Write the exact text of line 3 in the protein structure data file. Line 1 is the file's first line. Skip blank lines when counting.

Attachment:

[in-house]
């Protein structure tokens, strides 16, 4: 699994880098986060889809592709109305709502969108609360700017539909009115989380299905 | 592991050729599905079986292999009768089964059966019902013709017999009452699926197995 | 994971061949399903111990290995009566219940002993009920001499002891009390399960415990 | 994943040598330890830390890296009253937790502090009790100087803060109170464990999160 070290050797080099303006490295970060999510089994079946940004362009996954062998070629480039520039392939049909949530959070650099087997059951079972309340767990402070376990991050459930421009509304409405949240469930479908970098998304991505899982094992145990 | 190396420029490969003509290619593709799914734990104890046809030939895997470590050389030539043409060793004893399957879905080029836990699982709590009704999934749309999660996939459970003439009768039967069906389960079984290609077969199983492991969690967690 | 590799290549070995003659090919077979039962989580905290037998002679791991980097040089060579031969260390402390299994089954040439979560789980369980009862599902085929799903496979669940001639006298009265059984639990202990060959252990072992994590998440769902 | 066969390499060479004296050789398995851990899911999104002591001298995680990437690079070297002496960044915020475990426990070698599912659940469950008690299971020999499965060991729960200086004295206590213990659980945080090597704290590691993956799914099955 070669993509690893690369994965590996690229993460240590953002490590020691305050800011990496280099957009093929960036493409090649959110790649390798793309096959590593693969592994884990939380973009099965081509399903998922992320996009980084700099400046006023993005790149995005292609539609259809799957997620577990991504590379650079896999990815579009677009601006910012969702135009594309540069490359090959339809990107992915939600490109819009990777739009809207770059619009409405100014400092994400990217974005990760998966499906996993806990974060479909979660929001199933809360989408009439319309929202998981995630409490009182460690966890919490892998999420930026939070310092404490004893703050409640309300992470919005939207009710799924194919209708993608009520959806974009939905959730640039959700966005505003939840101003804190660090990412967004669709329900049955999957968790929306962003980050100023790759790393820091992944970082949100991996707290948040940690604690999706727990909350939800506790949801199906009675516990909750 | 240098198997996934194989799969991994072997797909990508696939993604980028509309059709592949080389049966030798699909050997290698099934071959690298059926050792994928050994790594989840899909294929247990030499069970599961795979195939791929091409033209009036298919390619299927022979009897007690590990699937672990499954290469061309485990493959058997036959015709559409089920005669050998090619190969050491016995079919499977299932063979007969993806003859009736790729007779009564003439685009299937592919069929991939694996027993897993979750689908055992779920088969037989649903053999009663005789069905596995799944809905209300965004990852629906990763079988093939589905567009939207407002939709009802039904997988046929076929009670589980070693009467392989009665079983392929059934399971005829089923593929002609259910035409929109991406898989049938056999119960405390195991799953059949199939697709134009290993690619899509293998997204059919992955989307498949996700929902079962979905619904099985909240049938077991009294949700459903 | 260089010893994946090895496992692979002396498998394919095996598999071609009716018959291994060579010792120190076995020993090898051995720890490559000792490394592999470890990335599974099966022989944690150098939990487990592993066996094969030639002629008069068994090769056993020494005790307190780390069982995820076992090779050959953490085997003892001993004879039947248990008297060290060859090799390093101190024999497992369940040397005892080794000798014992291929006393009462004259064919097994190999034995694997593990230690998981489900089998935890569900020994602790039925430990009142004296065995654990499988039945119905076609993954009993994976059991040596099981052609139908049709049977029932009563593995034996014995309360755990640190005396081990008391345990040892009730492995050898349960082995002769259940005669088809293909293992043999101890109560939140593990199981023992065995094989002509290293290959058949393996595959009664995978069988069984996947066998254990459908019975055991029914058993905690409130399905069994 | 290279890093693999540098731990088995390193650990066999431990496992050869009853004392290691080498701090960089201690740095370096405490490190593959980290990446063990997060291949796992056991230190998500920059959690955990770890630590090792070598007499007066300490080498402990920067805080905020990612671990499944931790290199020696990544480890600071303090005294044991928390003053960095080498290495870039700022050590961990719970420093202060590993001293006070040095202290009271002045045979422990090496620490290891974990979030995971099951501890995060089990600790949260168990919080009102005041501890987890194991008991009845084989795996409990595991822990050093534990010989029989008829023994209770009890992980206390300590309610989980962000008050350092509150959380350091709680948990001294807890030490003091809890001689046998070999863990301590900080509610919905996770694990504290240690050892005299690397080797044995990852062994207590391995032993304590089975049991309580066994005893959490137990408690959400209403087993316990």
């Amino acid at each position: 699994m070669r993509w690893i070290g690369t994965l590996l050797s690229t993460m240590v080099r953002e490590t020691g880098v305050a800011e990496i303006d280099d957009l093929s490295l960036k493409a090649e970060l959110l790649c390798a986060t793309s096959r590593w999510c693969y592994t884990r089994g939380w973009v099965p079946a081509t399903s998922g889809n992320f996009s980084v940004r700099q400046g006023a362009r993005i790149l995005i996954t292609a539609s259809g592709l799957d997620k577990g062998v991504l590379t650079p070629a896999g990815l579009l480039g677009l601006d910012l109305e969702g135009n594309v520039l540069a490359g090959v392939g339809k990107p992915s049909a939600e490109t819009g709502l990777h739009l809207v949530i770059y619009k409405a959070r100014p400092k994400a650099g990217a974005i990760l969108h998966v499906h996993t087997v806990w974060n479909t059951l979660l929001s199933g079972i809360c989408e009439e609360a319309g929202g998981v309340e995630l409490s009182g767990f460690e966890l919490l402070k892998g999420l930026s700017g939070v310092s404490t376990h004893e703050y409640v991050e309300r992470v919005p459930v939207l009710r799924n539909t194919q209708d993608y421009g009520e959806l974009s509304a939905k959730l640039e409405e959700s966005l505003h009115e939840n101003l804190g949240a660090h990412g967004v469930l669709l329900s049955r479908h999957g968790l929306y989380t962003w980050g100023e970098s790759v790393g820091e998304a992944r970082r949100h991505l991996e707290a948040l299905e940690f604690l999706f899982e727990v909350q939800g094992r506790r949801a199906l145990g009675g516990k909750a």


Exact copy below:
């Amino acid at each position: 699994m070669r993509w690893i070290g690369t994965l590996l050797s690229t993460m240590v080099r953002e490590t020691g880098v305050a800011e990496i303006d280099d957009l093929s490295l960036k493409a090649e970060l959110l790649c390798a986060t793309s096959r590593w999510c693969y592994t884990r089994g939380w973009v099965p079946a081509t399903s998922g889809n992320f996009s980084v940004r700099q400046g006023a362009r993005i790149l995005i996954t292609a539609s259809g592709l799957d997620k577990g062998v991504l590379t650079p070629a896999g990815l579009l480039g677009l601006d910012l109305e969702g135009n594309v520039l540069a490359g090959v392939g339809k990107p992915s049909a939600e490109t819009g709502l990777h739009l809207v949530i770059y619009k409405a959070r100014p400092k994400a650099g990217a974005i990760l969108h998966v499906h996993t087997v806990w974060n479909t059951l979660l929001s199933g079972i809360c989408e009439e609360a319309g929202g998981v309340e995630l409490s009182g767990f460690e966890l919490l402070k892998g999420l930026s700017g939070v310092s404490t376990h004893e703050y409640v991050e309300r992470v919005p459930v939207l009710r799924n539909t194919q209708d993608y421009g009520e959806l974009s509304a939905k959730l640039e409405e959700s966005l505003h009115e939840n101003l804190g949240a660090h990412g967004v469930l669709l329900s049955r479908h999957g968790l929306y989380t962003w980050g100023e970098s790759v790393g820091e998304a992944r970082r949100h991505l991996e707290a948040l299905e940690f604690l999706f899982e727990v909350q939800g094992r506790r949801a199906l145990g009675g516990k909750a």